Just over three years ago I stumbled across the inaugural CyberTitan Student Cybersecurity Competition on ICTC’s webpage while looking up statistics for the information and communication technology job market. I managed to convince four of my seniors to take a swing at it. We got better and better round over round as we honed in on the expectations of the US CyberPatriot competition that CyberTitan works from.
In the competition students are given a virtual machine image (imagine a computer operating system like Windows operating inside a window). These images are broken, with improper settings and things installed that shouldn’t be. If you’ve ever had to try and clean a school laptop after a student has used it, you know what sort of messes can occur.
We were already pretty good at IT & Networking and CyberTitan offered us a way to exercise those skills while also discovering a newly emerging aspect of computing: cybersecurity. I found that our expansion into CyberTitan directly supported our Skills Ontario preparation – the two things are symbiotic.
We surprised ourselves by getting an email inviting us to the first Canadian National Finals in Fredericton, New Brunswick in May of 2018…
That success made some noise and the next year we had three teams of six students each. While standing at the student photo for the 2018 finals, Sandra Saric, then VP of Innovation with ICTC, said under her breath, “where are all the girls?” I took that and ran with it, encouraging my strongest grade 9 girls (I barely keep any of them into senior computer engineering classes) to form an all-female team for the 2018-19 season.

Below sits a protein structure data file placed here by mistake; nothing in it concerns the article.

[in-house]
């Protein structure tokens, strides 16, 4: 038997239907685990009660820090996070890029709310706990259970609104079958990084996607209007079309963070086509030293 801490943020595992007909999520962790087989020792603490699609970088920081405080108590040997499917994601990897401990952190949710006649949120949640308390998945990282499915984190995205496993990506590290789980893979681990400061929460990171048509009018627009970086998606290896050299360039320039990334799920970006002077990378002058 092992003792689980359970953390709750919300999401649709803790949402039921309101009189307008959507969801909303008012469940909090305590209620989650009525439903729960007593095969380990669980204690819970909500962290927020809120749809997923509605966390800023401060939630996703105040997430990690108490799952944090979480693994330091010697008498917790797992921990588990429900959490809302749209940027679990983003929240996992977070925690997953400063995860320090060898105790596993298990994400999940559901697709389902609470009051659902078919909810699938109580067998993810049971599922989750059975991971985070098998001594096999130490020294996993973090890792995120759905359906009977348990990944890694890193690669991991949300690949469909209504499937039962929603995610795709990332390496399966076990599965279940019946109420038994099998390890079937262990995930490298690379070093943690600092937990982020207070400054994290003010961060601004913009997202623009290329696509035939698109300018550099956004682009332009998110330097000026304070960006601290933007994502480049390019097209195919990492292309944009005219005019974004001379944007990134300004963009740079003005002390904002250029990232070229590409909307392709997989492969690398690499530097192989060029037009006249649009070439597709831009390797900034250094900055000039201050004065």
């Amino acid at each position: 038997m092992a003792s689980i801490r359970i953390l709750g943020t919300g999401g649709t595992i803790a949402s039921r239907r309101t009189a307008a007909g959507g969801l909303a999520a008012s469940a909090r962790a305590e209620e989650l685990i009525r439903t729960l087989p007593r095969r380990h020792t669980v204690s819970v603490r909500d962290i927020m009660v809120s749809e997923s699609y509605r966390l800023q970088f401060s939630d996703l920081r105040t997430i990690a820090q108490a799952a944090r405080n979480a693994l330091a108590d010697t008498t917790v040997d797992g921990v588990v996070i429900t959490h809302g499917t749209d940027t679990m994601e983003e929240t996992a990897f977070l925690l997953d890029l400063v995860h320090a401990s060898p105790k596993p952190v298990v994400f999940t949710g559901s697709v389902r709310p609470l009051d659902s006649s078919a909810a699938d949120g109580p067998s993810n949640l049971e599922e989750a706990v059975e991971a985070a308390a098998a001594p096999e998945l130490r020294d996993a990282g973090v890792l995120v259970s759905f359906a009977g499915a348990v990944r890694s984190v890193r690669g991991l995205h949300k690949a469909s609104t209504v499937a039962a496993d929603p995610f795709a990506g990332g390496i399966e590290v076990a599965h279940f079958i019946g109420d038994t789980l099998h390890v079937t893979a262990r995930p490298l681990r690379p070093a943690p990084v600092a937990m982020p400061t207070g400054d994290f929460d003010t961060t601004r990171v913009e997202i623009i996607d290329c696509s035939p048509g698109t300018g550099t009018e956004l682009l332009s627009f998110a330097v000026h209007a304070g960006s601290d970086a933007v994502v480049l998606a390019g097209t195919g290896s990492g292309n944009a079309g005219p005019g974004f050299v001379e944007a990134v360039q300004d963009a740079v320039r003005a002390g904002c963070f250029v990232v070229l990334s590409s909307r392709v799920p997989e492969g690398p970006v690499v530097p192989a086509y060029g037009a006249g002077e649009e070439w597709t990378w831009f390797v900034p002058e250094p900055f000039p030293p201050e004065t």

The girls did fabulously well, often chasing down our senior team on points. Our junior team, the Cybears, also got us into the top tier of the competition for the first time before getting eliminated in the state finals. The Terabytches offered me an inside look into systemic sexism in education as well as technology and made it clear why so many girls don’t pursue technology pathways in high school and beyond.
The Terabytches won the top female team in Canada wildcard spot for the 2018-19 National Finals in Ottawa and did a lot of press which I think (hope?) opened up the possibility of ICT and cybersecurity careers to more girls.
While 2019 was definitely the year of the Terabytches, it was also a good year consolidating our skills and building capacity. For the first time in 2019/20 we had students returning who were no longer rookies in the competition (our first year team had all graduated). For the 2020 season I encouraged the most experienced and engaged students to make a senior team with the intent of scoring higher in the competition than we’d ever done previously. The team consisted of one of the Terabytches from the year before and the junior team who had gone platinum. They re-branded themselves Kings Guard and tackled the 2020 competition with a focus that can only come from experience.
In previous years we were usually the best of the rest, getting beaten by specialist, urban schools from the big cities across Canada. This year Kings Guard beat all but two of those teams for a third place finish in the semi-final round. We went top-tier platinum and then proceeded to land in the top quarter of the best teams in the world. We’d never breathed the air up here, and it tasted good!
The Terabytches experienced some turnover, but with three veterans and three rookies,